Rider accounting professor named to NJBIZ's inaugural Vanguard Series

Dr. Evelyn McDowell is a recognized leader in creating opportunities for underrepresented groups in the field
Adam Grybowski

Dr. Evelyn McDowell, an associate professor of accounting at Rider University, was named to NJBIZ's inaugural Vanguard Series: Accounting.

The series recognizes people in the accounting profession who have made significant contributions to their firms, communities or the business in general over the past year.

"This impressive award speaks not only to Dr. McDowell's professional expertise but also, importantly, to her character," says Dr. Marge O'Reilly-Allen, chair of Rider's Department of Accounting. "She consistently impresses her colleagues with her many accomplishments and is a true asset to Rider University, its students and the field of accounting."

McDowell has been on Rider's faculty since 2005. Her classes include accounting theory, governmental accounting, principles of accounting and managerial accounting.

In 2011, McDowell created the Aspiring Accounting Professional Program at Rider University with Executive Advisory Committee member and retired Ernst & Young partner Allen Boston. The program combines tutoring and practical experience through an informal professional mentorship specifically to help underrepresented groups in the accounting field. It is sustained through a reoccurring grant from the Nellie Mae Education Foundation. This year, KPMG, EY, EisnerAmper, Wilkin & Guttenplan, the Robert Wood Foundation and Johnson & Johnson each provided externships to Rider students.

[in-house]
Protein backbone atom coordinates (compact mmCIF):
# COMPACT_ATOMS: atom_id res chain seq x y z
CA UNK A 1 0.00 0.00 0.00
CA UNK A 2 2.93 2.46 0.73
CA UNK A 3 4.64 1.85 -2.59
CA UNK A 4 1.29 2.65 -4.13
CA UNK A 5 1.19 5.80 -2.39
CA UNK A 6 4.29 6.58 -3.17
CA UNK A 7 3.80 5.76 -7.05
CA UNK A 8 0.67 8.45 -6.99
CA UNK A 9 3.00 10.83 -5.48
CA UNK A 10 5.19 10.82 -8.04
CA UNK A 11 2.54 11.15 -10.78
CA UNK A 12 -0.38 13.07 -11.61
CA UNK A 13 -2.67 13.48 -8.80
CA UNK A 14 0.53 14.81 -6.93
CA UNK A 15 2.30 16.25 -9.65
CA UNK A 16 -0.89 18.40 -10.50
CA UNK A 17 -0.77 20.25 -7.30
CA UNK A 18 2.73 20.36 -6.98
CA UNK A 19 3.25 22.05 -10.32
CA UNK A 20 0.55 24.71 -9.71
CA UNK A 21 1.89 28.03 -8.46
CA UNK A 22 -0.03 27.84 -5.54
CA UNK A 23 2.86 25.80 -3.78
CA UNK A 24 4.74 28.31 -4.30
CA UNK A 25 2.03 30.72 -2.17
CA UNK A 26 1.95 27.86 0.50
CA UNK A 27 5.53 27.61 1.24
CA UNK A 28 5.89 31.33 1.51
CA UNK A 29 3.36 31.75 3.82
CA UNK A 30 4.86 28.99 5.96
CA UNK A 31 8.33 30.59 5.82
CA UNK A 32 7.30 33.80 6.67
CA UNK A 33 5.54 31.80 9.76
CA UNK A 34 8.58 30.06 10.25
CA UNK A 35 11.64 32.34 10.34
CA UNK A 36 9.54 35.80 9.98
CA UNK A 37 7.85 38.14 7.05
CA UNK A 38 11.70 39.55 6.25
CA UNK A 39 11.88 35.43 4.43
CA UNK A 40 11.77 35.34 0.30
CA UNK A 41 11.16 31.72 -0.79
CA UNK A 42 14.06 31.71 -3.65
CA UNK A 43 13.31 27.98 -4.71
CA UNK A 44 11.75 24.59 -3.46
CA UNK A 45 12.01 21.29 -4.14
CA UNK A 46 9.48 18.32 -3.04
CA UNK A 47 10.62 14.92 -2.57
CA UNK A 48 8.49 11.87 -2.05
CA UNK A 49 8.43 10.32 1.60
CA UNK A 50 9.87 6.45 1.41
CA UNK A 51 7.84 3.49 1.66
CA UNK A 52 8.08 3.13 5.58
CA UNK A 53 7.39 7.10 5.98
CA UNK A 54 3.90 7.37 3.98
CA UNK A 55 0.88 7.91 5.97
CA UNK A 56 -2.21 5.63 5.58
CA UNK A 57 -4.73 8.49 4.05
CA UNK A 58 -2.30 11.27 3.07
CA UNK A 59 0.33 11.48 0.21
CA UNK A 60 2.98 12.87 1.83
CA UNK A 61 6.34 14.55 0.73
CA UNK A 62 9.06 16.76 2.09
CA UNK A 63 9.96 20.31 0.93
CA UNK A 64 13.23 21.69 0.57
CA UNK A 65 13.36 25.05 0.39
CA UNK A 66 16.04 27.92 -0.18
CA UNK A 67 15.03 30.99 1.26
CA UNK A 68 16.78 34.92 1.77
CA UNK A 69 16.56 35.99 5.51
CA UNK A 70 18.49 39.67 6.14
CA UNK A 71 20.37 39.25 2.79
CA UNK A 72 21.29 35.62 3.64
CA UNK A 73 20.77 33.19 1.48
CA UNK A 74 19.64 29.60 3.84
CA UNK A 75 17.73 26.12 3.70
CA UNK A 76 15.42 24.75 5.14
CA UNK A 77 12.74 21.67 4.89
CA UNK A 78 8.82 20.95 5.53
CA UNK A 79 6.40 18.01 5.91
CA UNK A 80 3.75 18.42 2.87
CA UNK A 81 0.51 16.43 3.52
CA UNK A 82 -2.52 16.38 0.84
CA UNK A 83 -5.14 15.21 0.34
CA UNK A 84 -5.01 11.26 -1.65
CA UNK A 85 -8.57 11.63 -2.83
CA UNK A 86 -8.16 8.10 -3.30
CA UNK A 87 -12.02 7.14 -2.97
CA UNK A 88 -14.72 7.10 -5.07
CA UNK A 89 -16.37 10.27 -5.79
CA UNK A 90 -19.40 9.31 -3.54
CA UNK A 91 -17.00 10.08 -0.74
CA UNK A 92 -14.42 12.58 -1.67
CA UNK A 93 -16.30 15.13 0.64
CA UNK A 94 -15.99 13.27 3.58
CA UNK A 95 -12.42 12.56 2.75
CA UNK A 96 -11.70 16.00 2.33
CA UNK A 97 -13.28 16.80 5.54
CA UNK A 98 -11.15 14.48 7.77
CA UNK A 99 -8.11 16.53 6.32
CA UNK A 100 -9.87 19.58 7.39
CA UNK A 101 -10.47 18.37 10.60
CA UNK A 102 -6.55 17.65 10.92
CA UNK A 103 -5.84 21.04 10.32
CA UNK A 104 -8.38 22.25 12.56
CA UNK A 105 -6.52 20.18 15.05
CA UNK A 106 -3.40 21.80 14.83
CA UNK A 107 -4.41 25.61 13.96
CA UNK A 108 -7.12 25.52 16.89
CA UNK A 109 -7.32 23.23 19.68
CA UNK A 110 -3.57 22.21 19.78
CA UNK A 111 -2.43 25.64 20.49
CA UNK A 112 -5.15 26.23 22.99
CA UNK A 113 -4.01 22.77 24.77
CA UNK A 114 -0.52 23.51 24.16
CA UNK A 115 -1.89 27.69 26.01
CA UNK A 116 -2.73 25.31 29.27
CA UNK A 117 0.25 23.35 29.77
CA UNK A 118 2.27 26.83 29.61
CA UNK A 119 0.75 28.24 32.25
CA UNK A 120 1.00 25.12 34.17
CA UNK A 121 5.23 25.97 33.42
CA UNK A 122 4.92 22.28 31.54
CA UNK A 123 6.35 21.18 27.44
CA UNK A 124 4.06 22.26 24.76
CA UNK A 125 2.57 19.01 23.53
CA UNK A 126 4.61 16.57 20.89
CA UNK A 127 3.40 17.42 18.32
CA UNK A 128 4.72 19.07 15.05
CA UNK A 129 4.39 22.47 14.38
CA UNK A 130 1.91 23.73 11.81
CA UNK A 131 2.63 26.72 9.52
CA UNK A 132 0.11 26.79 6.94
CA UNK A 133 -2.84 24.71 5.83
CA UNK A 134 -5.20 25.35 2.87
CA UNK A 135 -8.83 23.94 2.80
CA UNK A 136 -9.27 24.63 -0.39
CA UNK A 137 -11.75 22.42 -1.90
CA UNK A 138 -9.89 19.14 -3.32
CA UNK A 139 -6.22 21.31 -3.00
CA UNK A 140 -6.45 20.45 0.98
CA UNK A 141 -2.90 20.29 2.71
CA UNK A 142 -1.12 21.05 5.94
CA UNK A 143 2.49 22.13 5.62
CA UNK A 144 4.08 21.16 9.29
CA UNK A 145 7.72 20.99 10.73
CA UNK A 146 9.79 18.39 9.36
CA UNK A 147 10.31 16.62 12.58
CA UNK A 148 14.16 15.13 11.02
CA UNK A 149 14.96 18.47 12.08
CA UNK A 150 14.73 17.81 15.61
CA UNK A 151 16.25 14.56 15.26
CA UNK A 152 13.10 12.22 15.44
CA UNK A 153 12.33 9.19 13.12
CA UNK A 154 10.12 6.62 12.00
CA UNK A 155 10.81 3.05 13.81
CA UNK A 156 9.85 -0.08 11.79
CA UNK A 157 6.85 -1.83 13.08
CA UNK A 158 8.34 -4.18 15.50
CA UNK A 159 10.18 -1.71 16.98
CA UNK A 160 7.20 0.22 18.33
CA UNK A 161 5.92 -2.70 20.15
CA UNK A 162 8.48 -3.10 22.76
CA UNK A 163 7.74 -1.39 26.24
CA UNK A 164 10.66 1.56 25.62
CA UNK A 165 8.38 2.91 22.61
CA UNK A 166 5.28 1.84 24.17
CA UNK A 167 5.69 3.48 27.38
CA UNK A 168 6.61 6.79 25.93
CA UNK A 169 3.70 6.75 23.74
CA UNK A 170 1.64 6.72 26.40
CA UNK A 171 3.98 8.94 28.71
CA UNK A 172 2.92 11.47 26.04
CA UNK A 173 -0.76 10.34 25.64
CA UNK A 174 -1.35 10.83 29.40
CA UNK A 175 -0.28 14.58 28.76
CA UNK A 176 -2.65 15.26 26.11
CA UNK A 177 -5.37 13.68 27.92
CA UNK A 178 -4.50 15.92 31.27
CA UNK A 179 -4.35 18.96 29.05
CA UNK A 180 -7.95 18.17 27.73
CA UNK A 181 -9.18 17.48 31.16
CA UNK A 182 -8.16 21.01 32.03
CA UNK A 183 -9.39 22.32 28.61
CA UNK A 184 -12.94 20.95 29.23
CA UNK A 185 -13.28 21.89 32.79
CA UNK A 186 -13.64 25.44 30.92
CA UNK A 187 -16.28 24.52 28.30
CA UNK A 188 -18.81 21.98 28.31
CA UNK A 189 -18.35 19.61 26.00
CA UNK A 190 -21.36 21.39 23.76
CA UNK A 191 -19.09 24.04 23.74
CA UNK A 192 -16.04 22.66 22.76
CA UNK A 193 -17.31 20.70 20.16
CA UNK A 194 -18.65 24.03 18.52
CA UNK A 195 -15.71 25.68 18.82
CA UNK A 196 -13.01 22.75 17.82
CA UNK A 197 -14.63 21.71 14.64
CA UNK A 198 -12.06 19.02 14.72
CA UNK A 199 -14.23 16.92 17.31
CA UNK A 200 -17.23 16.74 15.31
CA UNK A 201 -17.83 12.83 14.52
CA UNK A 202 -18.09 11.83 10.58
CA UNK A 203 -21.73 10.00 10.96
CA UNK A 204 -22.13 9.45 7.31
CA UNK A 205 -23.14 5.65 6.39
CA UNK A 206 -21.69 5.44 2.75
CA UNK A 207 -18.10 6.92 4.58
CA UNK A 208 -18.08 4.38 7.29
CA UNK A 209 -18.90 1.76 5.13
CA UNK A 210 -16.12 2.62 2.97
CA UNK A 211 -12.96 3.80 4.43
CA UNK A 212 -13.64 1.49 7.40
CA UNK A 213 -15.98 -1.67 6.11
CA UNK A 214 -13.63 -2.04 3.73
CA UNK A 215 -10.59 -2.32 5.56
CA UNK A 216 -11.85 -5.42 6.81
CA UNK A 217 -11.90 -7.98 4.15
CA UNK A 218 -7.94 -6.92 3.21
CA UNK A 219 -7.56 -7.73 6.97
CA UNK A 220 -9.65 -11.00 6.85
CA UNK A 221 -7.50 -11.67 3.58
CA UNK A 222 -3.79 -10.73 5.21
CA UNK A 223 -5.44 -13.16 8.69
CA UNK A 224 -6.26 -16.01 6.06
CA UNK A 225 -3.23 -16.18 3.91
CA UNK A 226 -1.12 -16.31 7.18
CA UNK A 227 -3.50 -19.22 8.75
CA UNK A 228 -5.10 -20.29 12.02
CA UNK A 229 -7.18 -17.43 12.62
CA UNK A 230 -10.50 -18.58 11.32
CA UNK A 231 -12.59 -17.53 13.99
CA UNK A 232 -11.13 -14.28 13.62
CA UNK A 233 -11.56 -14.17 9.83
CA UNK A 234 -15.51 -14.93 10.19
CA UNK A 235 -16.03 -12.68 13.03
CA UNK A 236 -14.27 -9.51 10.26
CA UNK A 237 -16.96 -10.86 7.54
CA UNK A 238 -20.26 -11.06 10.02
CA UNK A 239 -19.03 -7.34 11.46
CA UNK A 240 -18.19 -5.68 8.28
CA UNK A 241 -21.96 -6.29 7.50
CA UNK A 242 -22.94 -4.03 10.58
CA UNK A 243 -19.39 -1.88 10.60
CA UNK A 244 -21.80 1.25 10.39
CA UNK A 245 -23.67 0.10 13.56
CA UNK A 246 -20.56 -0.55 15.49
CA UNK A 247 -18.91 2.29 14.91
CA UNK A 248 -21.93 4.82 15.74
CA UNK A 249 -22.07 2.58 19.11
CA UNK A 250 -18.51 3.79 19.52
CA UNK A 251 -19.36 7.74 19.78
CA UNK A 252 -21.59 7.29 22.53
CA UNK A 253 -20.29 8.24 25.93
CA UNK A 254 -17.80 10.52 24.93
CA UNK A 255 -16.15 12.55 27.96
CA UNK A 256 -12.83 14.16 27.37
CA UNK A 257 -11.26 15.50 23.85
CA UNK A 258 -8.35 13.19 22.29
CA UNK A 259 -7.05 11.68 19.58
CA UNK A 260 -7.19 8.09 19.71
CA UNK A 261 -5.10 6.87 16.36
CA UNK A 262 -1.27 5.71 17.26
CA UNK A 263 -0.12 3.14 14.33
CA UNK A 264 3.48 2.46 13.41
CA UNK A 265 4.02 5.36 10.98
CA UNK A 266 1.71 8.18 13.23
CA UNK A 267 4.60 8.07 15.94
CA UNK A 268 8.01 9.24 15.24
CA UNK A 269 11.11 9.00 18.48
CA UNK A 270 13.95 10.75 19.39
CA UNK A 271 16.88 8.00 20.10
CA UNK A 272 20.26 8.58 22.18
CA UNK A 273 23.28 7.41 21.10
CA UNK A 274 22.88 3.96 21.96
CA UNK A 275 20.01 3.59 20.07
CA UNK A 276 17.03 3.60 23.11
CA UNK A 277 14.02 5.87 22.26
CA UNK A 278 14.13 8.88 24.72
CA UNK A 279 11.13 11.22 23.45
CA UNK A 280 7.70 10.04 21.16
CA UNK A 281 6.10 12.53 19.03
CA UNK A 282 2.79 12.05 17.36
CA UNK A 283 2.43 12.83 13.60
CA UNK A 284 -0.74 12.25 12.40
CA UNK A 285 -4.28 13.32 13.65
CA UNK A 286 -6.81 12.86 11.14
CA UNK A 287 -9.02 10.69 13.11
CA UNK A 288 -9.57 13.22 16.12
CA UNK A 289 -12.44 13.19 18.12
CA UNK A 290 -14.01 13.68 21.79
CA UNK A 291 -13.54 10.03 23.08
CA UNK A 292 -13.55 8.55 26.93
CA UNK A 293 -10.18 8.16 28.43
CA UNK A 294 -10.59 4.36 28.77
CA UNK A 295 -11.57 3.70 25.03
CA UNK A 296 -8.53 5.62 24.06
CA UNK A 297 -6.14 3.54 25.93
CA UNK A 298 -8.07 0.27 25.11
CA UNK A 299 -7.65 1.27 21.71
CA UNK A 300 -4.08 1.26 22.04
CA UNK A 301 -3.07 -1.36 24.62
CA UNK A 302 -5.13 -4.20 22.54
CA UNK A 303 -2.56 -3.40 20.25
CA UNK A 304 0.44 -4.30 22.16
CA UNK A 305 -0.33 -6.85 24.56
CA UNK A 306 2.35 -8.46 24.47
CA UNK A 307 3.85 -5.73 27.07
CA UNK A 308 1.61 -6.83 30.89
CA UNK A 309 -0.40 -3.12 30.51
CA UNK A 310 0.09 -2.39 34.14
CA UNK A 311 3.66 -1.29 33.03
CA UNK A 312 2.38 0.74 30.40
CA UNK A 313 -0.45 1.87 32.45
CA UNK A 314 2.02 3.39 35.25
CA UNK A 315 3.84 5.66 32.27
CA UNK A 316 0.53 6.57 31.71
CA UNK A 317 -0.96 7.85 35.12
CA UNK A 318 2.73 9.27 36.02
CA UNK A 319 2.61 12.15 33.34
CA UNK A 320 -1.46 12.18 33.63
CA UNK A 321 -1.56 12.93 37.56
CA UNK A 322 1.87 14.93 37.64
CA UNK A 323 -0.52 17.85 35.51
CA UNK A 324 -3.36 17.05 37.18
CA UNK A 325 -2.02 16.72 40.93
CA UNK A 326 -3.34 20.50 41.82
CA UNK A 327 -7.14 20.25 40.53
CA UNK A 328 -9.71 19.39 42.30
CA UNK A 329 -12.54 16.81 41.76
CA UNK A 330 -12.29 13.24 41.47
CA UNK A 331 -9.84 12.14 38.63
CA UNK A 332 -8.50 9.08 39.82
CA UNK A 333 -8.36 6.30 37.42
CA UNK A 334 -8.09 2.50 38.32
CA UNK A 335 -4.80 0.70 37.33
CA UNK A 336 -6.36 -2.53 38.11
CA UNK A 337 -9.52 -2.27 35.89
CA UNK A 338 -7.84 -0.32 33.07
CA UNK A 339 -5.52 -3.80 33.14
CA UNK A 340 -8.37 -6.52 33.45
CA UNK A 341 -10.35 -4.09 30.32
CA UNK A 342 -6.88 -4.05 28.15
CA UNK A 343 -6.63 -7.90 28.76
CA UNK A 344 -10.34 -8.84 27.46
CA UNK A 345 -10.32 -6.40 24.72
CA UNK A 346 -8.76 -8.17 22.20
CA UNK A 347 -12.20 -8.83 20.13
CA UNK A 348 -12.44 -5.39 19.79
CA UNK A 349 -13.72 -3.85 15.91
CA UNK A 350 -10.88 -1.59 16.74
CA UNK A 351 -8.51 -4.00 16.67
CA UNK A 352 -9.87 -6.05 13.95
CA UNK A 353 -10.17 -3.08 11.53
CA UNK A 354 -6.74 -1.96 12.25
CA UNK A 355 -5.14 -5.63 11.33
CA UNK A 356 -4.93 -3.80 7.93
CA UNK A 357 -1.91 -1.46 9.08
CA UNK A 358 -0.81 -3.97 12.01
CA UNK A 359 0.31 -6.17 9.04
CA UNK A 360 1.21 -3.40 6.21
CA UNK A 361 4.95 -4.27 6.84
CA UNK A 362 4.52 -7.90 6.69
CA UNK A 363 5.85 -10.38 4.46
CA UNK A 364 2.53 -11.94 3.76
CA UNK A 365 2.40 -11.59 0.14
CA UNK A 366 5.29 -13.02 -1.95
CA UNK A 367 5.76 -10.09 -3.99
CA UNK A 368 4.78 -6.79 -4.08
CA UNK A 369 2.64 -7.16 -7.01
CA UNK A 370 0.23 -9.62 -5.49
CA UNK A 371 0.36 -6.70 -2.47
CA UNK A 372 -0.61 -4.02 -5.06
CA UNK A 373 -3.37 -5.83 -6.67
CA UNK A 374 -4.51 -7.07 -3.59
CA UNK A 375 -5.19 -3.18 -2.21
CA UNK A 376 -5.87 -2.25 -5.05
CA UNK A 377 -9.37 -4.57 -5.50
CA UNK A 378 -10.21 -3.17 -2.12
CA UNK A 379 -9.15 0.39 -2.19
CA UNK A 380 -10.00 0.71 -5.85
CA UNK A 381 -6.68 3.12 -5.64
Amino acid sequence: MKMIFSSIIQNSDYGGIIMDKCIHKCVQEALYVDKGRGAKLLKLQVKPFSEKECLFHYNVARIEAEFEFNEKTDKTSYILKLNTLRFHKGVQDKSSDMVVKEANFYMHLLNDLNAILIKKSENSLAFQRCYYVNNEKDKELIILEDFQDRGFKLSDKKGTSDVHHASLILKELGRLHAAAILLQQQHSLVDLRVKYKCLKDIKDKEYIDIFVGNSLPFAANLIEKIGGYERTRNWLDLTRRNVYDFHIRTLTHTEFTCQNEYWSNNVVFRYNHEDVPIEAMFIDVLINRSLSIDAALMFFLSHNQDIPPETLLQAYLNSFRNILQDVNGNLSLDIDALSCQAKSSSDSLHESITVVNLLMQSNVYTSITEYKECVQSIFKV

McDowell sees the program as part of a remedy that addresses the severe lack of diversity that exists in several professional fields. She traces the causes of the problem to long-standing structural and racial inequalities that adversely affect poverty levels, family structures, housing patterns and educational opportunities in African-American and other underrepresented communities.

McDowell recognizes the crucial importance of the support she has received, especially as a young student. She says she would never have been able to become an accountant if not for Inroads, a nonprofit she joined in high school that aims to increase ethnic diversity in corporations through training and paid internships. The program helped her earn a bachelor’s in business administration from Baldwin-Wallace College. McDowell later added a master’s in accounting and a doctorate in philosophy from Case Western Reserve University.

Before coming to Rider, McDowell worked for the Federal Reserve, the U.S. Department of Housing and Urban Development, the City of Cleveland, and other governmental and nonprofit organizations. She also operated her own practice full-time for more than 10 years.

Rider's undergraduate and graduate programs in accounting are regularly recognized in national rankings for their excellence in preparing graduates for success in the field, including with the Big 4 accounting firms as well as large regional firms and major corporations. The accounting programs are housed under Rider's College of Business Administration, which holds dual AACSB accreditation in both accounting and businesses. Only 2 percent of schools worldwide hold dual accreditation.